Andrew Revkin: on climate change in a post-media world

Covered a talk by the dean of climate reporters, Andrew Revkin, last week at UCSB, for the Santa Barbara Independent. In part because he got so sick of "the yelling" around climate, a couple of years ago Revkin gave up traditional reporting to teach at Pace University, and to run the great Dot Earth blog on sustainability (and related questions, such as climate) for the New York Times.

This year, seemingly in a better mood, Revkin is promoting the concept of the Knowosphere, a portal for the exchange of ideas useful in getting us humans through "the bottleneck" that E.O. Wilson spoke of a decade ago. Revkin brought up the analogy of yeast bacteria in a sugar solution in a petri dish. They will multiply until they consume all the food, or until they foul their nest with waste, or both, and crash.

In his talk, Revkin pointed out that:

"Scientists for the last fifty years have been saying, "Hey, there's an edge to the petri dish!" Essentially the question is will we be able to find a "peak us" before nature imposes a limit on us." 

Revkin had some nifty examples of how Internet ideas have proved useful in facing problems; for instanct, a site for Pennsylvania residents called Fraktrack, that puts all public documents relating to hydraulic fracking on-line in a searchable form. He also thinks education — which can teach the well-accepted fundamentals of climate science to young people — offers hope.

AndrewrevkinimageBut when it comes to "the yelling," in an answer to my question, Revkin put it with pithy vigor:

“In a post-media world, which is what we’re entering, it’s a great opportunity for institutions, or for individuals who understand these issues, to create a new space for scientific discussion,” he explained. “I think that’s the way forward.”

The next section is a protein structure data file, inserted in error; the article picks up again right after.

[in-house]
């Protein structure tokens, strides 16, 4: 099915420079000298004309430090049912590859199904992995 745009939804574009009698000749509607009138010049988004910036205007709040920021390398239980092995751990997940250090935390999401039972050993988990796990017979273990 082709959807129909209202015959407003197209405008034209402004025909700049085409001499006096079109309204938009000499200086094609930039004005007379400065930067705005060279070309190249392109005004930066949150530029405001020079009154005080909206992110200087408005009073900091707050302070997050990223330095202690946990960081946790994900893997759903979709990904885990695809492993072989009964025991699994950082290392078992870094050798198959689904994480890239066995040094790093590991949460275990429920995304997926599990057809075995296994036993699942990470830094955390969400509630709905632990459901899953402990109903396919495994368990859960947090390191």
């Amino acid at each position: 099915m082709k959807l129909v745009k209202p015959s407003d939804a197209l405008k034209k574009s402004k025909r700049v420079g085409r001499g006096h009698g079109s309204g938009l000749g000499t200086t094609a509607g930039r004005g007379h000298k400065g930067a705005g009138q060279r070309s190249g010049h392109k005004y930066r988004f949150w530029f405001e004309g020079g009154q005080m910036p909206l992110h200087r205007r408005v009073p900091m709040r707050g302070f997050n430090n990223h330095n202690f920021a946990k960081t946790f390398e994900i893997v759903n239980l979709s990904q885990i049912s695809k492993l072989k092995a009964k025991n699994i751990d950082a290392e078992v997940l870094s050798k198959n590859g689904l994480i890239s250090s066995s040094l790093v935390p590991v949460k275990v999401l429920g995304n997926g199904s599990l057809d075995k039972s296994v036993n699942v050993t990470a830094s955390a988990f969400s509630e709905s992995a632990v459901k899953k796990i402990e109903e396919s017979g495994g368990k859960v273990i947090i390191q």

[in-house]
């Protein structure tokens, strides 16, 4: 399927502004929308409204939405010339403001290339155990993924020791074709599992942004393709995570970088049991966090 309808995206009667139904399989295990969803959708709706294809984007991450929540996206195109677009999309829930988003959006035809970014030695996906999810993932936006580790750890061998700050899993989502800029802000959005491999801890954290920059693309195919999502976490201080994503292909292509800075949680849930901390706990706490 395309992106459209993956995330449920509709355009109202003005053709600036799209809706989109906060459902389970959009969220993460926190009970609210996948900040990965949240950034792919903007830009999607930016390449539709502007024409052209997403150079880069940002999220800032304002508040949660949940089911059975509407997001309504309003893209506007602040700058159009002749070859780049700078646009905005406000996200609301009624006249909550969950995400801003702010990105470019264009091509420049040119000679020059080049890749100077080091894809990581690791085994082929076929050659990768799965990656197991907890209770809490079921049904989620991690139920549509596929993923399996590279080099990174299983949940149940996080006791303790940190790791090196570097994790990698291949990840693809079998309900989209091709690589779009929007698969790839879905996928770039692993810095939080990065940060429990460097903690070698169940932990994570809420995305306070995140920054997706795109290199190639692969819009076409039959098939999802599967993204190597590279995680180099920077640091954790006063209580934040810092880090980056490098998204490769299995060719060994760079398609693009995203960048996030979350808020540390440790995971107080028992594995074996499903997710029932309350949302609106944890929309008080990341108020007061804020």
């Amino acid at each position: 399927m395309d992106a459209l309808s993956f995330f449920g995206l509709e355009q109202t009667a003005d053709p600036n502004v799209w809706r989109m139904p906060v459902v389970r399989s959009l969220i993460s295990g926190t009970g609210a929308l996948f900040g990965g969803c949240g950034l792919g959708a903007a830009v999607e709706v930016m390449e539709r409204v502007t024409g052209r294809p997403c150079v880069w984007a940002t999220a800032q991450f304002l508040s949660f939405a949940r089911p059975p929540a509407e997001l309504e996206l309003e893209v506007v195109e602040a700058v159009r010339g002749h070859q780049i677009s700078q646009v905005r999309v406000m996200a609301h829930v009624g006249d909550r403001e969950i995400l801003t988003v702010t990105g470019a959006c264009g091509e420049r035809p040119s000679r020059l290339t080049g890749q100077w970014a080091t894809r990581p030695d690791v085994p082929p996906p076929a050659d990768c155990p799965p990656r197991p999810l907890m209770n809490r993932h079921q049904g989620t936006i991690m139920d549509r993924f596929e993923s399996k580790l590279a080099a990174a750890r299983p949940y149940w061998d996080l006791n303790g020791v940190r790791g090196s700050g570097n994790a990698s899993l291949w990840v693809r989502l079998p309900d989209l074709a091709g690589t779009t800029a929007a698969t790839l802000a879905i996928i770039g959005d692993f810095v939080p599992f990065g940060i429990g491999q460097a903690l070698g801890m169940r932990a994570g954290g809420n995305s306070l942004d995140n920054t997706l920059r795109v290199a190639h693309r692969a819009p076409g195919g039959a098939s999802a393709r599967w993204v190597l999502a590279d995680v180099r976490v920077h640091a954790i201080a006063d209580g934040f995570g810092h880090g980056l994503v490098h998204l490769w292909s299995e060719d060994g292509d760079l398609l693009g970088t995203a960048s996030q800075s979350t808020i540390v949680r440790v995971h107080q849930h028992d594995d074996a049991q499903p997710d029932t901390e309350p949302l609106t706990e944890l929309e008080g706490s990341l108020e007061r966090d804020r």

On the one hand, he's absolutely right about "the yelling." My little story led to immediate attacks on Revkin, inadvertently and ironically proving his point, and making me feel guilty for causing him pain.

On the other hand, I'm troubled by his blithe reference to a "post-media world."

Really? Do we not use the media and need the media today as much as we did twenty-five years ago?

To be specific, aren't we actually more dependent on The New York Times than ever?

The culture without the media. Talk about a post-apocalyptic landscape…

5 thoughts on “Andrew Revkin: on climate change in a post-media world

  1. Kit, I suppose we all need heroes to worship, but I continue to be astonished at how folks in the media blinder themselves regarding Revkin. His advocacy of a “new space for scientific discussion” neglects to describe what’s wrong with the current one (occupied by, you know, all those scientists) and also fails to make a case that the new space won’t be just as prone to distraction-by-yelling as the old one. (And yes, I’ve followed his blog trying to find good arguments along these lines.)

    Cynical, hard-bitten consumers of journalism might be forgiven for thinking that all of this talk is just aimed at legitimizing Revkin’s own preferred (non)solution, epitomized by the Breakthrough Institute crowd.

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  2. Do you mean this “hug the monster” piece, Stebve?

    http://abcnews.go.com/blogs/technology/2012/05/hug-the-monster-for-realistic-hope-in-global-warming-or-how-to-transform-your-fearful-inner-climate/

    It’s a great metaphor for our culture and the position we are in. I don’t blame Revkin for not taking on that question, because I know that he’s been a science wrigter since the l970’s. I don’t think there’s nay doubt he’s a good reporter. But is global warming still a science story?

    Arguably not — it’s too late for that. In the same way our culture cannot leave war to the generals, we can’t leave global warming to the scientists and the science reporters — we (as a culture) have to take on responsibility. Sez me.

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  3. It will always be at least in part a science story, else we have no means of gauging a response. Of course it acquired a political component the moment it was realized that there could be bad consequences. Note that the partisan aspect developed later, in large part thanks to the media for being so willing to cover both sides of any issue. These days the media mainly just don’t cover it, the plains apes being mainly interested in their own frolicking.

    Back to Revkin, notice that he went off the rails again on the very same day you wrote your post. The headline on the post (attacking Jim Hansen’s recent NYT op-ed) is too perfect, “Varied Views on Extreme Weather in a Warming Climate” being so very evocative of Krugman’s formulation “Views on Shape of Earth Differ.”

    But yeah, he has the chops to do some really good work.

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